While this article on the Russian wine market is mostly a rewrite of the IWSR data by Noemi Mengo and, perhaps, is giving a distorted outlook (clearly because the author is not inside the situation), it’s important to lose the fear towards coming to work to Russia and understand the importance of strategic presence on this market for the Italian Consorzi and wine brands.
What Noemi Mengo is right about for sure is the deep connection of Russian wine drinkers with Italian wines. As I mentioned in my recent articles in Meininger’s, Italian wines are feeling very different trends in the current Russian market: on the one hand, the interest towards top wines, especially from Tuscany and Piedmont, is falling due to gloomy economic situation in the country, on the other hand, Italian wines are unbeatable in their image and appeal to the general Russian taste, they are connected to us almost on the DNA level. Still, right now the angle is taken towards better-priced lesser-known wines giving much opportunities to more unknown wine regions.
In other words, with the crisis people are learning to find better wines for less money. They experiment more, they want to learn. Overall the wine culture is not decreasing for sure — although information and media in Russian language remains scarce.
In terms of crisis situation it’s quite correct what Mengo is writing: «Non è proprio un territorio esente da controversie quello russo: la crisi legata al calo del prezzo del petrolio, la conseguente svalutazione monetaria, le tensioni geopolitiche e l’impatto di queste sull’economia locale, le forti sanzioni da parte di un governo appesantito da burocrazie ed una buona dose di corruzione, rendono le possibilità di entrare in questo mercato un po’ spinose. Guardando al settore vinicolo, oltre alle difficoltà sopraelencate, bisogna fare i conti con una cospicua produzione locale, che si fa sentire e pesa con la concorrenza dei vini importati, che devono quindi guadagnarsi spazio al meglio«.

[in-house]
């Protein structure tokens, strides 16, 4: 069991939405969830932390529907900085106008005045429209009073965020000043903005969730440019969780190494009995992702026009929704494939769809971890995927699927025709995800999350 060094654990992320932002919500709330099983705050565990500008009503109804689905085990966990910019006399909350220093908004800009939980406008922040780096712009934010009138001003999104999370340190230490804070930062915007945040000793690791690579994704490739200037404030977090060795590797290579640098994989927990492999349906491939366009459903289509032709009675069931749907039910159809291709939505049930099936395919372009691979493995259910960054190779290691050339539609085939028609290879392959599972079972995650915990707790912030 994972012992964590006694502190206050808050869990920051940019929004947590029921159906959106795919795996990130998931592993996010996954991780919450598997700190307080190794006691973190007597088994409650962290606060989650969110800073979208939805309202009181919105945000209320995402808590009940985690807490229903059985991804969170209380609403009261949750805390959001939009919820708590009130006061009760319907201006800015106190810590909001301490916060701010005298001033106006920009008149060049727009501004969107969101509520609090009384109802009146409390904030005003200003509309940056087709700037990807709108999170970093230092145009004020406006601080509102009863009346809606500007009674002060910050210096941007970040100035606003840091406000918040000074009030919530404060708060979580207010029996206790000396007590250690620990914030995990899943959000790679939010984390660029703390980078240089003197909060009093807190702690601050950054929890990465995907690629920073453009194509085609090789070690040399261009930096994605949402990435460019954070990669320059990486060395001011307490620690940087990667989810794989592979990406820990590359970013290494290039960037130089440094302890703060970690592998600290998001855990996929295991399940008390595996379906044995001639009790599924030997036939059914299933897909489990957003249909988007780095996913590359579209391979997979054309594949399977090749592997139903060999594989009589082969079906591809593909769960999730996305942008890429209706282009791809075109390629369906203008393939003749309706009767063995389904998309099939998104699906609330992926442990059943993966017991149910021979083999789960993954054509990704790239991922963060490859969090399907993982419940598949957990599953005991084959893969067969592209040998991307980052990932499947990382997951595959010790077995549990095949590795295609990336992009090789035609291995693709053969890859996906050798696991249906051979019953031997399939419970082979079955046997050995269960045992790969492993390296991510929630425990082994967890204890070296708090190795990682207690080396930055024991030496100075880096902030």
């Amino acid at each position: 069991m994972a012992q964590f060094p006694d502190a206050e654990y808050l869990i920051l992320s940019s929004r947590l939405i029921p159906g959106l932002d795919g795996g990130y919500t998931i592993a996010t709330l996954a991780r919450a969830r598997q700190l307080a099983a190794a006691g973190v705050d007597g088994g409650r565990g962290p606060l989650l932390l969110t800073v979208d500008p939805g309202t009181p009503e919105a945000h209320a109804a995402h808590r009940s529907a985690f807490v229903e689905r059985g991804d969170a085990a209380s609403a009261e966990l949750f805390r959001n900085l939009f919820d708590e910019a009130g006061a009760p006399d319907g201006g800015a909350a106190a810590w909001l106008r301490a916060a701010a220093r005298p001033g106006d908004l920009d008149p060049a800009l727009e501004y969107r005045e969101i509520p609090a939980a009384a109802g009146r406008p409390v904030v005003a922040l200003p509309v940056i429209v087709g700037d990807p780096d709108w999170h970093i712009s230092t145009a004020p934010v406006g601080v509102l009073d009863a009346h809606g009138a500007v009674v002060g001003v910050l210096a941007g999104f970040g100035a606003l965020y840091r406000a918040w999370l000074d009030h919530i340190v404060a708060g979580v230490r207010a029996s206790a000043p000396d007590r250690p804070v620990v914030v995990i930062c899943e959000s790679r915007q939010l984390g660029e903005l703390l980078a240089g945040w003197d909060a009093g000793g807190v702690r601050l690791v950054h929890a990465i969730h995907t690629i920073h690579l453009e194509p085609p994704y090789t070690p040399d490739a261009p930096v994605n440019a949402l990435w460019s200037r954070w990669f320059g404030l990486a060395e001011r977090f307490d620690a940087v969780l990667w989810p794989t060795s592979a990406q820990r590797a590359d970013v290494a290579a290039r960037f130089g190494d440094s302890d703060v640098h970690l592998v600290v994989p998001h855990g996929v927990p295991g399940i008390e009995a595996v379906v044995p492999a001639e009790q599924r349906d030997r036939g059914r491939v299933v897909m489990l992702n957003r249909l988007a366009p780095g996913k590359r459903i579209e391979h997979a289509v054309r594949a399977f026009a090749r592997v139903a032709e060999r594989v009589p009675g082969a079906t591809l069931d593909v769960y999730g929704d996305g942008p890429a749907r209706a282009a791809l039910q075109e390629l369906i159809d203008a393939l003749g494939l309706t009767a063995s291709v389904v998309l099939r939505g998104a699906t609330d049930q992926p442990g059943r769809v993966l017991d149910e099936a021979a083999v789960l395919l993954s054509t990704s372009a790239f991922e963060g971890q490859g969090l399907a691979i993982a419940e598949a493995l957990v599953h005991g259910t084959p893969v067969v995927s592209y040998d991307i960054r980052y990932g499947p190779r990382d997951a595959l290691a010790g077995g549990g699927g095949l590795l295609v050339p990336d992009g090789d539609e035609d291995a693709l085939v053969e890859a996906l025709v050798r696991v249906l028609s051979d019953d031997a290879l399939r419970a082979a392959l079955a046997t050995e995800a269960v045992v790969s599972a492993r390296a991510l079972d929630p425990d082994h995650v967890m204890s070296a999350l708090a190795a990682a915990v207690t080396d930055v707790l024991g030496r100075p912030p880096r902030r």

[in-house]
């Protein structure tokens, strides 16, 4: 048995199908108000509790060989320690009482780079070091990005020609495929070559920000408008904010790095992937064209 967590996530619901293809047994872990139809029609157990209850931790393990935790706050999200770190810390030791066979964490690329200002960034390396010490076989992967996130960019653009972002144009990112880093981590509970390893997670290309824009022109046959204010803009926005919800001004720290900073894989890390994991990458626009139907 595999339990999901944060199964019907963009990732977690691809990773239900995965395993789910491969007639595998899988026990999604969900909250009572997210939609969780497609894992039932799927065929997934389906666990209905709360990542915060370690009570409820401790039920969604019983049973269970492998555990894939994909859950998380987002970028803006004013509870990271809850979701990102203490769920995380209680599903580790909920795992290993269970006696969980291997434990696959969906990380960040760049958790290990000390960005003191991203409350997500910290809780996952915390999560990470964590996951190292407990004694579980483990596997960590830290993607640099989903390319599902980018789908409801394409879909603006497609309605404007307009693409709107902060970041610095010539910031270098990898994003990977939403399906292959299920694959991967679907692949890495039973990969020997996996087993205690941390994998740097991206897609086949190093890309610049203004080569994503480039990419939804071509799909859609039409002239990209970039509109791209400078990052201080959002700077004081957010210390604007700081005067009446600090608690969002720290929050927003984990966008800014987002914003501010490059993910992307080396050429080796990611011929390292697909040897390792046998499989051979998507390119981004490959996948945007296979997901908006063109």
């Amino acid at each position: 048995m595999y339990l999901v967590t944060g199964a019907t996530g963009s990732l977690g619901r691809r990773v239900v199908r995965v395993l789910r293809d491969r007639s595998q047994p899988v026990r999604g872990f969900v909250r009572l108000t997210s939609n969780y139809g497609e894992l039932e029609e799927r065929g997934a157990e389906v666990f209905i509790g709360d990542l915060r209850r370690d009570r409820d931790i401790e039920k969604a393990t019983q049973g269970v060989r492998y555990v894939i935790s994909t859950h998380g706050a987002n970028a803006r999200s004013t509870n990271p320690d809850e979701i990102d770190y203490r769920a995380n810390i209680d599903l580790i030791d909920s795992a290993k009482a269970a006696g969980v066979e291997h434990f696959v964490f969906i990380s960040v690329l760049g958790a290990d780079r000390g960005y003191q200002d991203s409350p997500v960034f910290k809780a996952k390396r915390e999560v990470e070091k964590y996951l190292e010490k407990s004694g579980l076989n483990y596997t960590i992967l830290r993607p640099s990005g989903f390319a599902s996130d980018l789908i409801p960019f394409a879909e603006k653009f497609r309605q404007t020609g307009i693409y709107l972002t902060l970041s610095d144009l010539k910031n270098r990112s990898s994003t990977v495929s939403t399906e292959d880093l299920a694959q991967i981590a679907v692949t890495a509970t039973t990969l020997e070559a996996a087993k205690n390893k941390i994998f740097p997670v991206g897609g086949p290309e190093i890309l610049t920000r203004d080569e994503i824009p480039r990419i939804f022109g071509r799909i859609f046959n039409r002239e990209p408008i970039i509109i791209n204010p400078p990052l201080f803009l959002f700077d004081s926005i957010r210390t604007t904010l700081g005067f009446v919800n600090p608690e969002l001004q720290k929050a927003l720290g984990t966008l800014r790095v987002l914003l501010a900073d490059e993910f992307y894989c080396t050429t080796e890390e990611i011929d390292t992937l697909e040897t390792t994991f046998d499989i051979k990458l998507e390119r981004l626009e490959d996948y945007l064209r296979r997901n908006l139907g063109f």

The importance and the influence of wine produced in Russia is also correct. Just a small part of so-called «Russian wine» is actually coming from the Russian grapes, most wine is bulk-imported from the EU. Mostly it’s not a concern for quality Italian wine producers since those «Russian» wines fall into the cheapest categories.
There’s also a curious comment about the virtual non-existence of «quality» wines here: «Mercato particolare, quello russo, anche dal punto di vista della spesa media per il vino: secondo le statistiche la quasi totalità dei vini acquistati rientra nella fascia di prezzo più bassa o in quella standard. Pochissimo spazio ai vini “premium” e quasi inesistente, anche se con previsione di crescita futura, i vini ad alto rapporto qualità/prezzo della categoria “super premium +”.
On the one hand, it’s true when looking at Russian population at large. Only a handful of people, mostly living in Moscow, Saint Petersburg and other big cities, can actually afford to buy wines at €15 and more, most people of course do not have the money nor the knowledge about «fine wines», which, taking into account the government’s efforts to treat wines as «bad alcohol» dangerous to people’s health (position of course populistic and having nothing to do with reality), is quite understandable. Wine importers have to bear many risks, the major one being connected with the national currency exchange rate, but also those connected with tough alcohol control regulations, that put all the distribution industry under a lot of pressure.
Still, the place for quality wines do exist. This is why countries like Portugal and Germany see increasing average bottle price sold in Russia, even if the gross volume is falling.
You can read the full article here
You can also read my article in Meininger’s WBI
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